Crosland Moor woman Razia Bibi misdiagnosed twice before finding out she had Multiple sclerosis
A WOMAN misdiagnosed twice while suffering from multiple sclerosis has warned other sufferers: Never give in until you are sure you have the right diagnosis.
Razia Bibi wants to raise awareness of the symptoms of multiple sclerosis (MS) after being sent away from GPs twice with painkillers.
And it may be that only a quarter of the people suffering from MS in Huddersfield have had a diagnosis.
The Crosland Moor woman told the Examiner that other MS sufferers have been through the same process and urged anyone who feels they may have MS to keep going back to their GPs until they get a diagnosis they are sure is right.
And Huddersfield and Kirklees Multiple Sclerosis Society has echoed her warning.
Secretary Mrs Joanne Wilkins, who has MS, said: “Perseverance is certainly the key word. It is a very difficult thing to do to keep going back to the GP surgery, but that’s what you need to do sometimes.’’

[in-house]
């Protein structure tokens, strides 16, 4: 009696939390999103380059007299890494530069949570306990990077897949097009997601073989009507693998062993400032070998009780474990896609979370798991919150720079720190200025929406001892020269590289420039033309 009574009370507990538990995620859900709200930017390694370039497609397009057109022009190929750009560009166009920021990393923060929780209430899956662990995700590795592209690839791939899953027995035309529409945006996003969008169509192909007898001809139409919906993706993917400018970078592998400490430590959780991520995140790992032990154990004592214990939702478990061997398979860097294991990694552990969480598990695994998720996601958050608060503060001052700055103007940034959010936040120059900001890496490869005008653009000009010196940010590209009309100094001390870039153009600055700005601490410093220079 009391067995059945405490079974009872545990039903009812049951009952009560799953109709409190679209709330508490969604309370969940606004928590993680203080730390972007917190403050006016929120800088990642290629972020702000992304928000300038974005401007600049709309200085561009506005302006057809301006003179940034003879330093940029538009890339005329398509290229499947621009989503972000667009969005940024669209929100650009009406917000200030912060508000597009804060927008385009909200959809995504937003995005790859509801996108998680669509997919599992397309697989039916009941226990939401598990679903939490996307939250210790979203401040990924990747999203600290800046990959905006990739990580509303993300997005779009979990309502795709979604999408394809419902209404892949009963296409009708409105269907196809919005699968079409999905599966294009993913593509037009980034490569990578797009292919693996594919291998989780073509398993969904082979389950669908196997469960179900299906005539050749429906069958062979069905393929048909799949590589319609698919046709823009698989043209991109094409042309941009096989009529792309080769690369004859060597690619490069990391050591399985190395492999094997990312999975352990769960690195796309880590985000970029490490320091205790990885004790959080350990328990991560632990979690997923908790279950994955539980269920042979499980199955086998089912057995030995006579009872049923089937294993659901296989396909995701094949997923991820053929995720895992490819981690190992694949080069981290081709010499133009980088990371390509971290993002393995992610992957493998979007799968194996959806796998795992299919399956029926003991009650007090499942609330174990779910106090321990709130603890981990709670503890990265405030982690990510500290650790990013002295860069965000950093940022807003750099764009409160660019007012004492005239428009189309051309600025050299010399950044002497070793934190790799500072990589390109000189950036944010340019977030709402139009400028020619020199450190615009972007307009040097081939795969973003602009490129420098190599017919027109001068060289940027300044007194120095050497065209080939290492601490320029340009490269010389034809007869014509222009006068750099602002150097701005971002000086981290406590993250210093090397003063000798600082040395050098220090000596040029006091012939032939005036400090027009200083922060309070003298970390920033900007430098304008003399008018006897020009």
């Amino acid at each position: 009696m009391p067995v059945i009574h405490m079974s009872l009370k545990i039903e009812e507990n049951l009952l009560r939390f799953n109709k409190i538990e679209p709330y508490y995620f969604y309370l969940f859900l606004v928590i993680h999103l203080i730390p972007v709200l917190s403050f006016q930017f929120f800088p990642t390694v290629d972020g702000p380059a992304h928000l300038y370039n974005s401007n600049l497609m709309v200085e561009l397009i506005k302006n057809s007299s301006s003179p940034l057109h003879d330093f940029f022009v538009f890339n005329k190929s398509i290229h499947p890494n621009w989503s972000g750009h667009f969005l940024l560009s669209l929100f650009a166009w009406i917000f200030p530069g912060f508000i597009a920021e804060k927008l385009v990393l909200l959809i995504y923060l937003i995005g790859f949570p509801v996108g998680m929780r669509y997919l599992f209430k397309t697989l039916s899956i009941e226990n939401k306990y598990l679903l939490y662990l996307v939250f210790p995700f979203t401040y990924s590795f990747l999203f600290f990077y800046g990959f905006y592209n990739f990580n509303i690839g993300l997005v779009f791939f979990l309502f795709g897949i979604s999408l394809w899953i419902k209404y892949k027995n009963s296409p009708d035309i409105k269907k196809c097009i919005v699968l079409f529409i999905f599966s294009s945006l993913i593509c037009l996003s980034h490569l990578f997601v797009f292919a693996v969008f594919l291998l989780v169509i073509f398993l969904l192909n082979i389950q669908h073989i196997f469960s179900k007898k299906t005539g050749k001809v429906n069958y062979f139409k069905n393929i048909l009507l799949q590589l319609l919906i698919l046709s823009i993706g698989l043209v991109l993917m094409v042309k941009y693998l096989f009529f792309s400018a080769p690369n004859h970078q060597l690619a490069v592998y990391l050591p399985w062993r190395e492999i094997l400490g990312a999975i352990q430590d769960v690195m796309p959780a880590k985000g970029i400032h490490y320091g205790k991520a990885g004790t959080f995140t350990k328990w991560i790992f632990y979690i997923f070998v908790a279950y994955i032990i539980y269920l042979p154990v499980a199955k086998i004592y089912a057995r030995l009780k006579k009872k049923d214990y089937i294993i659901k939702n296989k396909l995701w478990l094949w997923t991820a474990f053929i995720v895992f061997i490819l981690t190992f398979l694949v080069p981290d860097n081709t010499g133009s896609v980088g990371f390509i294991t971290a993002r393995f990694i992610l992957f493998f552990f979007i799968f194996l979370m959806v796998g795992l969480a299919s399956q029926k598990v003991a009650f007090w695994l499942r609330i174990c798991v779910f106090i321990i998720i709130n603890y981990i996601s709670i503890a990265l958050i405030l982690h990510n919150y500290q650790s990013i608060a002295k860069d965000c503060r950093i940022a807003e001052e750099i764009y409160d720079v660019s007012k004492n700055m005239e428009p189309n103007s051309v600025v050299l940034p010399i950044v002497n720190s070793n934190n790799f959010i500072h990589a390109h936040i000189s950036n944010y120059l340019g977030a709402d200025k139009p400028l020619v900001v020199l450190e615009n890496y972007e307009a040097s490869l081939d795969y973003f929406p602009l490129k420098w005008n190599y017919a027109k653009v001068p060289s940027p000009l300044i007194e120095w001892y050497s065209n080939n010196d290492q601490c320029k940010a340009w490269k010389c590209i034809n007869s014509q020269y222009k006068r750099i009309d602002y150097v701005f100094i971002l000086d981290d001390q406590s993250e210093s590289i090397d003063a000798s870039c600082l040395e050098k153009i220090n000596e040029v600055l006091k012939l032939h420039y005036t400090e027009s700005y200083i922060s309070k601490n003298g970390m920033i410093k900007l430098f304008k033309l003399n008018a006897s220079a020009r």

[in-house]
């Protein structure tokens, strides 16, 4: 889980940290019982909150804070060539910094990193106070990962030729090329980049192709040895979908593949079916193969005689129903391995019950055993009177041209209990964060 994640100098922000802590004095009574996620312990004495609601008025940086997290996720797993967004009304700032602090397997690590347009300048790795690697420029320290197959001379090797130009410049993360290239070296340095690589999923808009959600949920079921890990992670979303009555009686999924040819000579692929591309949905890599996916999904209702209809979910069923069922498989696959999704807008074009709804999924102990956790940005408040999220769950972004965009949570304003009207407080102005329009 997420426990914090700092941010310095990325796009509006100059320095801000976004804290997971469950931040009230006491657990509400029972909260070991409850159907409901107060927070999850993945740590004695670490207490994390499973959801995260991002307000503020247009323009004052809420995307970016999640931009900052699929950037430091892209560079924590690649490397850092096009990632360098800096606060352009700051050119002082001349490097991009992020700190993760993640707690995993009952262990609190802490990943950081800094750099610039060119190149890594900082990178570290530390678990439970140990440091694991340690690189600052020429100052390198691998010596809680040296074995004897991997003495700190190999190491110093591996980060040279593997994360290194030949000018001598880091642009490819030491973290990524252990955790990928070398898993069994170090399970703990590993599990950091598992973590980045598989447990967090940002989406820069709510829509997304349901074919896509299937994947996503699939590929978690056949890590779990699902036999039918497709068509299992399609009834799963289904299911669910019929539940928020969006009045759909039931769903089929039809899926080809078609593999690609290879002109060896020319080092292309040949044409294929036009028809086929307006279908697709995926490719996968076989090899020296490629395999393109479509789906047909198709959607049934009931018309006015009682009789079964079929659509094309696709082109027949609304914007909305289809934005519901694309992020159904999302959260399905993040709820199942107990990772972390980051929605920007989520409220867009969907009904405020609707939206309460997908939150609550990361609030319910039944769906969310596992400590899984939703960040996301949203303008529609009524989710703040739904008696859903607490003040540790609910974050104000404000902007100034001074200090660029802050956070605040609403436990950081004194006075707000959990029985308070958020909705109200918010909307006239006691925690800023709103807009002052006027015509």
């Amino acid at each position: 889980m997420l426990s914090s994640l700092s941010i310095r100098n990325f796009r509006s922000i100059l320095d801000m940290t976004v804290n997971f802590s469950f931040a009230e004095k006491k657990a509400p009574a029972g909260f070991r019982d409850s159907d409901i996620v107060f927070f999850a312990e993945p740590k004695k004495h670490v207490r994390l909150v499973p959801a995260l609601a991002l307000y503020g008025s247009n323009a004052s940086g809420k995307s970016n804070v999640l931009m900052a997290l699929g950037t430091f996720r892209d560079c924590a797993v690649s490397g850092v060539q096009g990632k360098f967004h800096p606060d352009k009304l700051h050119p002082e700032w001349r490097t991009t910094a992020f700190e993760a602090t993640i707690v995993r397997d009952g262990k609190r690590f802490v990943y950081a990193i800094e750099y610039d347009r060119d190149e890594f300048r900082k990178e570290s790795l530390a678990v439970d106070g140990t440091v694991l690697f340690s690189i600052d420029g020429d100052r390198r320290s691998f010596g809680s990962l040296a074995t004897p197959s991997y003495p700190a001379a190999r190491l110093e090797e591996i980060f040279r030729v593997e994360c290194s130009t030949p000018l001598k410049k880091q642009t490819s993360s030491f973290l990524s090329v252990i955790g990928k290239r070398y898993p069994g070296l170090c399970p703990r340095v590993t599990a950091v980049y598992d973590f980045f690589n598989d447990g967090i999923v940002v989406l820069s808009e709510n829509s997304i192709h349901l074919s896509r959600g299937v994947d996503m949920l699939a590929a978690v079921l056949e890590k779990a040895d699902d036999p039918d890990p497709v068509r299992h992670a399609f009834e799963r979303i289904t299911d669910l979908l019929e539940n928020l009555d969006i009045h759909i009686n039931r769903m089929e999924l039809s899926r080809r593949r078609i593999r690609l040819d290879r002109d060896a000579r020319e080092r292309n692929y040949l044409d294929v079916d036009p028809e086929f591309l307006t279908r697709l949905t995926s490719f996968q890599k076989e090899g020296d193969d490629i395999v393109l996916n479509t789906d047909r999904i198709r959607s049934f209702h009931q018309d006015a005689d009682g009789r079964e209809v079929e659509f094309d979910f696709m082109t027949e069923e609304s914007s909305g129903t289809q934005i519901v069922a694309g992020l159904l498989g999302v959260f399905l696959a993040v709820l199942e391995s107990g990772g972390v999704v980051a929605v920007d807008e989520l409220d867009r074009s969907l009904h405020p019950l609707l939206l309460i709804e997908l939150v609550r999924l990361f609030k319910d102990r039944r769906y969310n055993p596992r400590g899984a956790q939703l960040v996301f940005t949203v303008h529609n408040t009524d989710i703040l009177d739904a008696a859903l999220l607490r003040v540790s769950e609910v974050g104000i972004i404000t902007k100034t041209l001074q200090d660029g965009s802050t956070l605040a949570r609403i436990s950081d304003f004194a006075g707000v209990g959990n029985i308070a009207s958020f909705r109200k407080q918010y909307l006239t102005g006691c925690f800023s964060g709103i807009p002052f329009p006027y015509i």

Razia’s symptoms began with headaches and double vision and she started to drop things. Even though she is a Muslim and does not drink for religious reasons she said she has even mistaken for being a drunk as at times she could not walk straight.
“Once I nearly got knocked over by a bus because I couldn’t walk straight,’’ she said.
“I remember this old woman at the bus stop who saw me coming and she stepped back because she must have thought I was drunk first thing in the morning.
“But I had double vision and I couldn’t walk straight and I fell in the road in front of a bus.
“I thought to myself ‘this is ridiculous– there is definitely something wrong with me.”
She said she went to her GP, but was prescribed painkillers.
When she did not improve she went to another GP and at first the doctor thought she may have had a stroke, but again prescribed painkillers.
Eventually she returned to her first GP who sent her to see an eye specialist to have a closer look at the blurred vision.
Razia explained: “The optician said ‘why did the doctor send you here? It’s obviously a neurological problem.’
“So I went to the neurologist and he knew straight away it was MS.”
Razia doesn’t blame the GPs for being unable to diagnose her at first because MS has many different symptoms.
She hopes by telling her story she can help others reach an earlier diagnosis by getting themselves checked out.